Millennium Ecosystem Assessment (2005). Ecosystems and Human Well-being: Synthesis. Washington, DC: Island Press.Google Scholar
Molden, D., Oweis, T. Y., Steduto, P. et al. (2007). Pathways for increasing agricultural water productivity. In Water for Food, Water for Life: A Comprehensive Assessment of Water Management in Agriculture, ed. Molden, D.London: Earthscan, pp. 219–310.Google Scholar
Molle, F. and Wester, P. (eds) (2009). River Basin Trajectories: Societies, Environments and Development. Wallingford, UK: CAB International.CrossRefGoogle Scholar
National Academy of Sciences of United States of America (2009). PNAS tipping elements in Earth systems special feature. Proceedings of the National Academy of Sciences, 106, 1068–1072.Google Scholar
Odum, E. (1969). The strategy of ecosystem development. Science, 164, 262.CrossRefGoogle ScholarPubMed
Oki, T. and Kanae, S. (2006). Global hydrological cycles and world water resources. Science, 313, 20561–20563.CrossRefGoogle ScholarPubMed
Oppenheimer, S. (2004). Out of Eden: The Peopling of the World. London: Constable & Robinson.Google Scholar
Oyama, M. D. and Nobre, C. A. (2003). A new climate-vegetation equilibrium state for tropical South America. Geophysical Research Letters, 30, 2199.CrossRefGoogle Scholar
Pahl-Wostl, C., Lebel, L., Knieper, C. and Nikitina, E. (2012). From applying panaceas to mastering complexity: toward adaptive water governance in river basins. Environmental Science & Policy, 23, 24–34.CrossRefGoogle Scholar
Poff, N. L., Allan, J. D., Bain, M. B. et al. (1997). The natural flow regime. BioScience, 47, 769–784.CrossRefGoogle Scholar
Poff, N. L. and Zimmerman, J. K. H. (2009). Ecological responses to altered flow regimes: a literature review to inform the science and management of environmental flows. Freshwater Biology, 55, 194–205.CrossRefGoogle Scholar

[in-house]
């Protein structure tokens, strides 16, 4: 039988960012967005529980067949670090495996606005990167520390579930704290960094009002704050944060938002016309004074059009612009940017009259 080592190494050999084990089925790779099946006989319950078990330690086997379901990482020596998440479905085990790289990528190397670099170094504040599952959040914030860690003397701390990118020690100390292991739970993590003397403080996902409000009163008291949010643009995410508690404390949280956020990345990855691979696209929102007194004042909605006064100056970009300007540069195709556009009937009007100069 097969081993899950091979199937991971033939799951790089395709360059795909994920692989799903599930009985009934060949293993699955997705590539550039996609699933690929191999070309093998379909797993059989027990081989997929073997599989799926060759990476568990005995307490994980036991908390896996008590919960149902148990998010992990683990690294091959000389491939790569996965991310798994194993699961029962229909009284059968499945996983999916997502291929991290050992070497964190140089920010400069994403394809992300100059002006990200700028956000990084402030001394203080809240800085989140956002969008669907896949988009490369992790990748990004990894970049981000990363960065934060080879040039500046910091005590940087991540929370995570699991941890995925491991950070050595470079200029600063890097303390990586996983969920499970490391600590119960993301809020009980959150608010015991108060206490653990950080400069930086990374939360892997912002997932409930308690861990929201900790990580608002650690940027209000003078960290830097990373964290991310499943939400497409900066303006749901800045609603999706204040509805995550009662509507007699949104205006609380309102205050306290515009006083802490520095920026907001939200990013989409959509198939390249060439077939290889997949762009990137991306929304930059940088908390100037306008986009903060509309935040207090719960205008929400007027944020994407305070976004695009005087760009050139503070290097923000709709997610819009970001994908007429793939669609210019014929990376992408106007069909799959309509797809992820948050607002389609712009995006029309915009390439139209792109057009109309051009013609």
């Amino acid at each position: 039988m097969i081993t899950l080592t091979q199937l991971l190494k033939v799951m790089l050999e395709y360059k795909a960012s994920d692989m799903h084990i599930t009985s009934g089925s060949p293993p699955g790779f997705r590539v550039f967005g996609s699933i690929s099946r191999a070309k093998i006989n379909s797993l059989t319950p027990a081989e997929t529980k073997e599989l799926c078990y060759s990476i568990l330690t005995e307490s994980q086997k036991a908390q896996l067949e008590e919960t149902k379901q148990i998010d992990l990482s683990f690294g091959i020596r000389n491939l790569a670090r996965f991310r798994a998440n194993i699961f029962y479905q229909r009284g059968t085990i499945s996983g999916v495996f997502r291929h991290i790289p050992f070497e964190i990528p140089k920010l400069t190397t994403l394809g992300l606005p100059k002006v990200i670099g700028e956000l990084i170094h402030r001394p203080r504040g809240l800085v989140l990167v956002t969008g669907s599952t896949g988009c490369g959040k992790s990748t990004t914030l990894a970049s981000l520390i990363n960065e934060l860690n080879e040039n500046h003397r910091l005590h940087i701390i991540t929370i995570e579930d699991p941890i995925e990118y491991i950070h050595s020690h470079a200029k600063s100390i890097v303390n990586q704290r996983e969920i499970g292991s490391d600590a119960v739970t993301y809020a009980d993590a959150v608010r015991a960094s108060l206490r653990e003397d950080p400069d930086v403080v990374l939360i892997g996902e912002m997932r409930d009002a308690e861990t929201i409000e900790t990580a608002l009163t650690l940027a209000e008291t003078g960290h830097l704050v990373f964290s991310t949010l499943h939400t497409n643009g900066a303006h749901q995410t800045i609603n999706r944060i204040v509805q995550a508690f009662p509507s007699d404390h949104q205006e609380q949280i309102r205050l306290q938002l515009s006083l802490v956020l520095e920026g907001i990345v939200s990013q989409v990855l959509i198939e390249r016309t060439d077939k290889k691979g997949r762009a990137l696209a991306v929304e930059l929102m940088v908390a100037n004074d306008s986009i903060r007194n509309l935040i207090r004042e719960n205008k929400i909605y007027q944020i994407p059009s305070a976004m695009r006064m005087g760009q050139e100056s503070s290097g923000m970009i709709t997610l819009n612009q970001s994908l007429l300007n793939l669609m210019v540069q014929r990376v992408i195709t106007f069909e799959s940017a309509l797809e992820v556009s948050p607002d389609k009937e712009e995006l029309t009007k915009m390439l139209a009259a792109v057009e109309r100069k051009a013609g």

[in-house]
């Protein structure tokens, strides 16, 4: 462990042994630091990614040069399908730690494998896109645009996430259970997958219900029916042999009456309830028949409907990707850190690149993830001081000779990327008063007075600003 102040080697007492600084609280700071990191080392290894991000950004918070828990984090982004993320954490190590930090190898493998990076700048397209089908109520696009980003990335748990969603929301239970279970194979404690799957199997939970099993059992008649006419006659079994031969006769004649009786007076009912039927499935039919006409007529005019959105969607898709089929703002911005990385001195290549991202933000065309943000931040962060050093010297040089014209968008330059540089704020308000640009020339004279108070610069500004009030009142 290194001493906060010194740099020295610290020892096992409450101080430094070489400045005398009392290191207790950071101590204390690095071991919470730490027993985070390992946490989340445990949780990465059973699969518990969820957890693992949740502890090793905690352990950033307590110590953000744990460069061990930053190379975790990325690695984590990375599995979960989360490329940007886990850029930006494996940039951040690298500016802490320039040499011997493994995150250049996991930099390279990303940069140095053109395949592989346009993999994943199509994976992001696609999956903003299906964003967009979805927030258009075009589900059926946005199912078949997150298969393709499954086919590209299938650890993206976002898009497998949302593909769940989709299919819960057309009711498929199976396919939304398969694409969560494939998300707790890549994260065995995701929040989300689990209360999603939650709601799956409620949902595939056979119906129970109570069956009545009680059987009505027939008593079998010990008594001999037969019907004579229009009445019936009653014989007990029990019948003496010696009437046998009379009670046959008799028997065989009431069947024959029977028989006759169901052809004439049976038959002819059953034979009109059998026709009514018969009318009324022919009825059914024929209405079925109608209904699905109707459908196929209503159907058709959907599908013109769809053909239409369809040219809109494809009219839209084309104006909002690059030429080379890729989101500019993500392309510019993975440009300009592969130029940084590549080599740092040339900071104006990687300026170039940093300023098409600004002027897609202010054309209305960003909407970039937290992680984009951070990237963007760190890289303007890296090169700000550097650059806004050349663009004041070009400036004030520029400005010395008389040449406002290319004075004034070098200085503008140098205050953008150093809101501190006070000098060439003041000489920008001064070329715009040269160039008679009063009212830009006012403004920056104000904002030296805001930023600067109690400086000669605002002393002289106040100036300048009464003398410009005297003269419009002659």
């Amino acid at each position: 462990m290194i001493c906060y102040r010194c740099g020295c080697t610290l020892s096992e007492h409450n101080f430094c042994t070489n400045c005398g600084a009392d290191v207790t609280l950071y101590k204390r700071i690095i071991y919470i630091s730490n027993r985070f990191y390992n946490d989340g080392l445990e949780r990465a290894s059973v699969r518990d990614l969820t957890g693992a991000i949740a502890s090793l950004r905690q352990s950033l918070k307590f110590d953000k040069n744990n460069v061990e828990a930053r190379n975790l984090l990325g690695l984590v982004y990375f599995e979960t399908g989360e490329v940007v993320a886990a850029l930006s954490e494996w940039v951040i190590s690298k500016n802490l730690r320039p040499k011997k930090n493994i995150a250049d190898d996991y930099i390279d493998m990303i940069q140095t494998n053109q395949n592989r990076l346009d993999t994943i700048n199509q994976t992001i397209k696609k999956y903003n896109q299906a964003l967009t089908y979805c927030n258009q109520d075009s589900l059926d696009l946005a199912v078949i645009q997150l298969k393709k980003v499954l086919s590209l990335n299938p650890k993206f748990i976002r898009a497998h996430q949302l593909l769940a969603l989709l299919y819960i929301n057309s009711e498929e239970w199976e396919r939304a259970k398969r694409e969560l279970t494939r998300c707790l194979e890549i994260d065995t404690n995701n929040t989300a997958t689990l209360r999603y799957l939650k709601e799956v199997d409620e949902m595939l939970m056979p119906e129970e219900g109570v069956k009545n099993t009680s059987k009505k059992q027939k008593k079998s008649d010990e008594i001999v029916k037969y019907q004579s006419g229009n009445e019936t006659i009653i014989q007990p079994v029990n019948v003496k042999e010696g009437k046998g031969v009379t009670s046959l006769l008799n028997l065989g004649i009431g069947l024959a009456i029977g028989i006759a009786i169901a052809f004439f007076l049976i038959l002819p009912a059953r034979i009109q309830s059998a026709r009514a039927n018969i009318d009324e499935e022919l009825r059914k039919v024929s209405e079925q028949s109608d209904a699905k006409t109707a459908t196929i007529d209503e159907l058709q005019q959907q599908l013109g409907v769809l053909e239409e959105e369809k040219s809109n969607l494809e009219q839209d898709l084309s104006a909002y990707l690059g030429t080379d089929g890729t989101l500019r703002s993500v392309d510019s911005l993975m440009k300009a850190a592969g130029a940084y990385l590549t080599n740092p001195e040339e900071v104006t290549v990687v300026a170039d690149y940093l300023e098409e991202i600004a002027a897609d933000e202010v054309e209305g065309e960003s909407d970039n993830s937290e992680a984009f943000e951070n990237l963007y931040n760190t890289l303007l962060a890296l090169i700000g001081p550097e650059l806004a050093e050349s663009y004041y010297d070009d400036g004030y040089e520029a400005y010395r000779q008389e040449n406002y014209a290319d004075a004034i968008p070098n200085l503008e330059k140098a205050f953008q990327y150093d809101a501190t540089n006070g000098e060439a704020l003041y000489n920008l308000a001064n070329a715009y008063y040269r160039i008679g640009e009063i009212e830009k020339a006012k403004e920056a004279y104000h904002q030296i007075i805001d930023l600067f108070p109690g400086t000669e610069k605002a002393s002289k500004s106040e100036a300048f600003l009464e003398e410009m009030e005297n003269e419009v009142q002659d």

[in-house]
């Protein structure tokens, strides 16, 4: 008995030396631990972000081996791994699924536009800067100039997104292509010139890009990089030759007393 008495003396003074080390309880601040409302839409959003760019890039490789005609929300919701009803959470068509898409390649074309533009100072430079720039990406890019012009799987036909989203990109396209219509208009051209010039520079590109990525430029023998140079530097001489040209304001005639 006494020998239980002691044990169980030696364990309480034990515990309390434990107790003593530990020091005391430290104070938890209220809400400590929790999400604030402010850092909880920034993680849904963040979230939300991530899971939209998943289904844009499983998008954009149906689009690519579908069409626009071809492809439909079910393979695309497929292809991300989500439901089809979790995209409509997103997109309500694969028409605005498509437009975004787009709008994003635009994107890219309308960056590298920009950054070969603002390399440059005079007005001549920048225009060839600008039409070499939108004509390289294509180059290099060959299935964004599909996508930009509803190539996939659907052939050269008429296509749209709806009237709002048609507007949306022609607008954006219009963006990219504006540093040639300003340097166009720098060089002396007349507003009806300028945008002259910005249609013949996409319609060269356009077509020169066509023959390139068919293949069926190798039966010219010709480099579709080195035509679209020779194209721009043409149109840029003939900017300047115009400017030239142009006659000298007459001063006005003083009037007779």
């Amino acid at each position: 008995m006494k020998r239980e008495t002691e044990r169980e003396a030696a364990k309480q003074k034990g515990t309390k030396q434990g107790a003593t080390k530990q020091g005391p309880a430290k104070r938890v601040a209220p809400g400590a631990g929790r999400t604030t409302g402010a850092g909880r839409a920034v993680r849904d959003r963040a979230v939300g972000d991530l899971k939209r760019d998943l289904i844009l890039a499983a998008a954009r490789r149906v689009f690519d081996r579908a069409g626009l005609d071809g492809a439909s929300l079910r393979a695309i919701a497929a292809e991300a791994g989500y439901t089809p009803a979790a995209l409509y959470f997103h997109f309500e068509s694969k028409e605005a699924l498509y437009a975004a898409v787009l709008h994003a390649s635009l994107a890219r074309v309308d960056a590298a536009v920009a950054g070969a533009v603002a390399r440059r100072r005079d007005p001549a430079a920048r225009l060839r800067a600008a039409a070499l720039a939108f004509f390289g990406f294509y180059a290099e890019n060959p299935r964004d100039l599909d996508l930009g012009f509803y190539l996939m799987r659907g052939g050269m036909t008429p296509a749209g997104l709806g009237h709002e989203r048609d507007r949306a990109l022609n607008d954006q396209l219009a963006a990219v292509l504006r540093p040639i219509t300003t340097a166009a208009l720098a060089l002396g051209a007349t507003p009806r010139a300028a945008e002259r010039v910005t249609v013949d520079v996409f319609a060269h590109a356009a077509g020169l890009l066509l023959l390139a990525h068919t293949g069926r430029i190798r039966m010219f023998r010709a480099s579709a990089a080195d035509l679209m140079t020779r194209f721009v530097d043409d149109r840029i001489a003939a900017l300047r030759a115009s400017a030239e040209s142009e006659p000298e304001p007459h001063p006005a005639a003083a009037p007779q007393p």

Postel, S. L. (1998). Water for food production: will there be enough in 2025?Bioscience, 48, 629–637.CrossRefGoogle Scholar
Ramanathan, V. and Feng, Y. (2008). On avoiding dangerous anthropogenic interference with the climate system: formidable challenges ahead. Proceedings of the National Academy of Sciences, 105, 14245–14250.CrossRefGoogle ScholarPubMed
Richter, B., Baumgartner, J., Wigington, R. and Braun, D. (1997). How much water does a river need?Freshwater Biology, 37, 231–249.CrossRefGoogle Scholar
Rimas, A. and Fraser, E. D. (2010). Empires of Food: Feast, Famine, and the Rise and Fall of Civilizations. New York: Free Press.Google Scholar
Ripl, W. and Hildmann, C. (2000). Dissolved load transported by rivers as an indicator of landscape sustainability. Ecological Engineering, 14, 373–387.CrossRefGoogle Scholar
Rockström, J., Gordon, L., Folke, C., Falkenmark, M. and Engwall, M. (1999). Linkages among water vapor flows, food production, and terrestrial ecosystem services. Conservation Ecology, 3, 5.CrossRefGoogle Scholar
Rockström, J., Steffen, W., Noone, K. et al. (2009a). A safe operating space for humanity. Nature, 461, 472–475.CrossRefGoogle ScholarPubMed
Rockström, J., Steffen, W., Noone, K. et al. (2009b). Planetary boundaries: exploring the safe operating space for humanity. Ecology and Society, 14, 32.CrossRefGoogle Scholar
Scheffer, M., Carpenter, S., Foley, J. A., Folke, C. and Walker, B. (2001). Catastrophic shifts in ecosystems. Nature, 413, 591–596.CrossRefGoogle ScholarPubMed
Scheffer, M. and Carpenter, S. R. (2003). Catastrophic regime shifts in ecosystems: linking theory to observation. Trends in Ecology & Evolution, 18, 648–656.CrossRefGoogle Scholar
Shiklomanov, I. A. (1998). World Water Resources: A New Appraisal and Assessment for the 21st Century. Paris: United Nations Educational, Scientific and Cultural Organization, pp. 369–384.Google Scholar
Shiklomanov, I. A. (2000). Appraisal and assessment of world water resources. Water International, 25, 11–32.CrossRefGoogle Scholar
Shiklomanov, I. A. (2003). World water use and water availability. In World Water Resources in the Beginning of the 21st Century, ed. Shiklomanov, I. A. & Rodda, J. C.Cambridge: Cambridge University Press.Google Scholar
Shiklomanov, I. A. and Rodda, J. C. (2004). World Water Resources at the Beginning of the 21st Century. International Hydrology Series. Cambridge: Cambridge University Press.Google Scholar
Smakhtin, V., Revenga, C. and Döll, P. (2004). A pilot global assessment of environmental water requirements and scarcity. Water International, 29, 307–317.CrossRefGoogle Scholar